Ally's blog: The squidgy bit

A Citymother's Diary

clock Released On 29th Oct 2020

Ally's blog: The squidgy bit

There was a period just after my second maternity leave when I was going through a redundancy process. While many people suggested redundancy from my job based in the City might be a good thing because, with two young children, I could perhaps freelance or find a job working from home, one astute friend observed that the thing I most enjoyed about work was the whole “going into the office” bit.  And that was so true.  Since my first days as a trainee lawyer, I’ve never lost that buzz of going into the City, joining the streams of people striding along the pavements at 9am and swishing into a shiny office building.  (I suspect many of my job choices have been based solely on the quality of the firm’s entrance lobby and revolving doors).  Before this COVID madness, I used to marvel at the magic of the tube, transporting millions of us every day in and out of town (yes I can manage to find the positive even with my nose in somebody’s armpit!).  And I loved stepping out of the “mummy friends” bubble, being able to have a conversation that wasn’t about catchment areas, and to hear about new bars, restaurants, weekends away to foreign cities, and add them all to my wish list.

A year ago, most CityParents were probably struggling to carve out enough time to be at home to spend quality time with their families. I always had a nagging guilt that, during the week, we rarely sat down together for dinner as a family. Our daughters ate earlier with grandparents or babysitters, or on the hoof to a dance class, and my partner and I would eat later (probably far too late) once back from the office or client events.

So now the situation has flipped. I’m at home literally all the time.  I’m there when the school day finishes, even if it’s simply to throw a biscuit at my daughters and then get on to the next conference call.  I’m doing my full working days but, without the commute, we can sit down as a family for dinner each evening. I am so grateful for this time that I am now able to spend with my daughters, even if at times the “joy” of family meal times every night of the week runs a bit thin.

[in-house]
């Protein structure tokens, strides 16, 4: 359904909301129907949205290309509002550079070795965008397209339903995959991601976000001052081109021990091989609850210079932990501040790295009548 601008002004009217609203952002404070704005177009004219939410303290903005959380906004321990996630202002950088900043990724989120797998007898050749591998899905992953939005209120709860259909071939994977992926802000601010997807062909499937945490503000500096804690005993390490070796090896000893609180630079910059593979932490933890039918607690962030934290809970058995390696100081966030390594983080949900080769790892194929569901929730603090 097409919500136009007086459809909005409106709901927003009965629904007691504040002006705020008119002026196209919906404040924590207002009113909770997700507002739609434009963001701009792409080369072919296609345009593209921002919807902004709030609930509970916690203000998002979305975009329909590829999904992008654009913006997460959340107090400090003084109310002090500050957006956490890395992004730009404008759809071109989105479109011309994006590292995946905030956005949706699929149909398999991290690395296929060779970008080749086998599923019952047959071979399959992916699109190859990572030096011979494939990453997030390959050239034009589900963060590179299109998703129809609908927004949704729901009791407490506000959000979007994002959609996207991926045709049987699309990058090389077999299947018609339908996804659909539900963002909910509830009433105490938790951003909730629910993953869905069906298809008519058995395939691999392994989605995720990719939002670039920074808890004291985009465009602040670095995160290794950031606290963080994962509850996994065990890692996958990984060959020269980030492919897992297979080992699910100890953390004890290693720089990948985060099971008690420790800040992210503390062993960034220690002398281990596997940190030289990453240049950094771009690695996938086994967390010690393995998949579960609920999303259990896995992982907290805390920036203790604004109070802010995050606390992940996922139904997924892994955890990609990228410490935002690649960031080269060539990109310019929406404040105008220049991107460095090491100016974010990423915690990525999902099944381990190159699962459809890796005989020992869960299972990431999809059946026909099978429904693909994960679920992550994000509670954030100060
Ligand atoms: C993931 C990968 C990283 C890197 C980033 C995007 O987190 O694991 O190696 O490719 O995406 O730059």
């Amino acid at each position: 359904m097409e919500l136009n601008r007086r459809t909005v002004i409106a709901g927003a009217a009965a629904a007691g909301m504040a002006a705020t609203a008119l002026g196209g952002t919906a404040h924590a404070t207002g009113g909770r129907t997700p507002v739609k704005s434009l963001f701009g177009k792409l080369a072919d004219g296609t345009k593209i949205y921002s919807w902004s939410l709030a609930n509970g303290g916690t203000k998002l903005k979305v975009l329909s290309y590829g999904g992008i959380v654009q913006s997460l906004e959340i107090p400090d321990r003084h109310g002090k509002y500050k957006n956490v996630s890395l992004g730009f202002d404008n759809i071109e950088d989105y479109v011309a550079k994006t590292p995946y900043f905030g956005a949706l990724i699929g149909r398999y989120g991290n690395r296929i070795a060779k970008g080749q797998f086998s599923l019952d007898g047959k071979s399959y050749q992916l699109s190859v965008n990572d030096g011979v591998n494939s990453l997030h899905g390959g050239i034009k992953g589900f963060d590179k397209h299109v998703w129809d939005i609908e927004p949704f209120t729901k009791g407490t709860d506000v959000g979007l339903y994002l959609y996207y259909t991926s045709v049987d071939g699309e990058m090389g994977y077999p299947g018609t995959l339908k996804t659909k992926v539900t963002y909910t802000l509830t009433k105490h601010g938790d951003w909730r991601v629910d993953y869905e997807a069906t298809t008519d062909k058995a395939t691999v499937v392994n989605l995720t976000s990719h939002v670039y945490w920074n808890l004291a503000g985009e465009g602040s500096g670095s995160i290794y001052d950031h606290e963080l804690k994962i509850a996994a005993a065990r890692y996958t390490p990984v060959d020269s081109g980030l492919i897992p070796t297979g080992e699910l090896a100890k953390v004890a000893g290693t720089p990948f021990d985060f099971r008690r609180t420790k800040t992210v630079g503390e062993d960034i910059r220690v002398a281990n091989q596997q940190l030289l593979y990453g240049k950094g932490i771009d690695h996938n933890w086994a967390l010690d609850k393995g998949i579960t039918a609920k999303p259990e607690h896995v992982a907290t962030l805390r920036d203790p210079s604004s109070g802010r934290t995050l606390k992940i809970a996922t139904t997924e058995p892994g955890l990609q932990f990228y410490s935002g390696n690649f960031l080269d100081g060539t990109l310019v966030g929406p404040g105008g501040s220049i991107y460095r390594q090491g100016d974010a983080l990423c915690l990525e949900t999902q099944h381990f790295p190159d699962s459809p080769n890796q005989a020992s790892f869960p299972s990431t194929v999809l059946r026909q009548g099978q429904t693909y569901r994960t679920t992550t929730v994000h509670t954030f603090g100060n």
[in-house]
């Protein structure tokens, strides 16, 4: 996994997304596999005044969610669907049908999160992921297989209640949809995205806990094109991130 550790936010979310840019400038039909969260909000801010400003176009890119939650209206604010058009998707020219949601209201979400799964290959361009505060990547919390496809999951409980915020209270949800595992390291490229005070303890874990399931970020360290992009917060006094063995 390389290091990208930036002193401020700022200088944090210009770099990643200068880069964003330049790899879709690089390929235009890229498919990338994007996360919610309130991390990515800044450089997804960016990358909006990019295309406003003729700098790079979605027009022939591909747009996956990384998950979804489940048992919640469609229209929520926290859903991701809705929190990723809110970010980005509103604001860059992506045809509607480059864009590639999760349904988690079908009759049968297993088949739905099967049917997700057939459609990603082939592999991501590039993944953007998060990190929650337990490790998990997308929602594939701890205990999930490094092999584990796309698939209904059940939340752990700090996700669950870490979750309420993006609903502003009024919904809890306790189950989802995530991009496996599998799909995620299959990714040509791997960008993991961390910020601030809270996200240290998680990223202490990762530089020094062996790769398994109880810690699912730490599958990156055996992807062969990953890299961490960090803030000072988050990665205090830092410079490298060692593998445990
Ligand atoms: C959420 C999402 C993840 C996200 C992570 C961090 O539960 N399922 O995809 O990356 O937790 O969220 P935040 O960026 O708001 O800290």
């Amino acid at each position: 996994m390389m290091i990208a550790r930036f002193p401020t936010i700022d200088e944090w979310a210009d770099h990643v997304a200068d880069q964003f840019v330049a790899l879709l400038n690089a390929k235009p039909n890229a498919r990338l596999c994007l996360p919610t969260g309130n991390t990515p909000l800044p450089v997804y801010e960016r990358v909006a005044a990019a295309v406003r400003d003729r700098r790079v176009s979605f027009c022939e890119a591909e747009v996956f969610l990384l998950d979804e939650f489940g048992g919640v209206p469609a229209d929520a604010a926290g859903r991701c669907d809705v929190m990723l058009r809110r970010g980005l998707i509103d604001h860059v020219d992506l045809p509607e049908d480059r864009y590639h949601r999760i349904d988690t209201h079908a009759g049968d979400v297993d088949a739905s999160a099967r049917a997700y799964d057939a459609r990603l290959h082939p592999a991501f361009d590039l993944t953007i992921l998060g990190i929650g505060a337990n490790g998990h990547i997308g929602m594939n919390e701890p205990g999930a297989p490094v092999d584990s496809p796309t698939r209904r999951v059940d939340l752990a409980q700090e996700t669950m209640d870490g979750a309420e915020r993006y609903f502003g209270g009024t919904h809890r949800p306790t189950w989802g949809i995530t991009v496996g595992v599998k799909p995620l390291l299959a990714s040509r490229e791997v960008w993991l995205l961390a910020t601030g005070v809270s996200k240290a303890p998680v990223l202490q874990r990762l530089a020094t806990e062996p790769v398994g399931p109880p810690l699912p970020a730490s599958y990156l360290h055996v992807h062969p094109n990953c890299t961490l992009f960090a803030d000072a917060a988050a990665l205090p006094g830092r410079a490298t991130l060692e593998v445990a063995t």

We know that, as parents, parenting is about much more than simply feeding and clothing and keeping our children safe. It’s also about the squidgy, undefinable bit around the edges and now I’m based at home I feel like I have more time to focus on that.  On the flipside though, being permanently out of the office has made me realise that, in the same way, work isn’t just about the work. Working life is also about the squidgy, undefinable bit around the edges. So while on paper I can do my work just the same from home, I have to admit it’s not the same. The things that make my work life worthwhile are the people and the wider interactions. The buzz of the team in the open plan office, the chat around the kettle, hearing snatches of what everyone else is working on and thinking about, and just seeing how other people tick. The colleagues who through a mix of inspiration and fear push me to put in that extra effort, be that little bit better.  Other colleagues who might never do that but will simply make the working week a lot more fun.   

Just as we all know that reading your child a bed time story over the phone from the office isn’t the same as being there to tuck them into bed, this whole office life without the office isn’t the same.  We’re all putting a brave face on it, carrying on working, trying to recreate the water cooler interactions with “social” chats on Teams or Zoom, but with the prospect looming of another 6 months at my kitchen table “office”, I’m calling it out.  For all the positives of working from home, I’m missing the office and would love to once again be swishing through that shiny revolving door.  At least for one day a week.

Ally is a lawyer working 3 days a week in the City, with 2 amazing and entertaining daughters aged 10 and 12.



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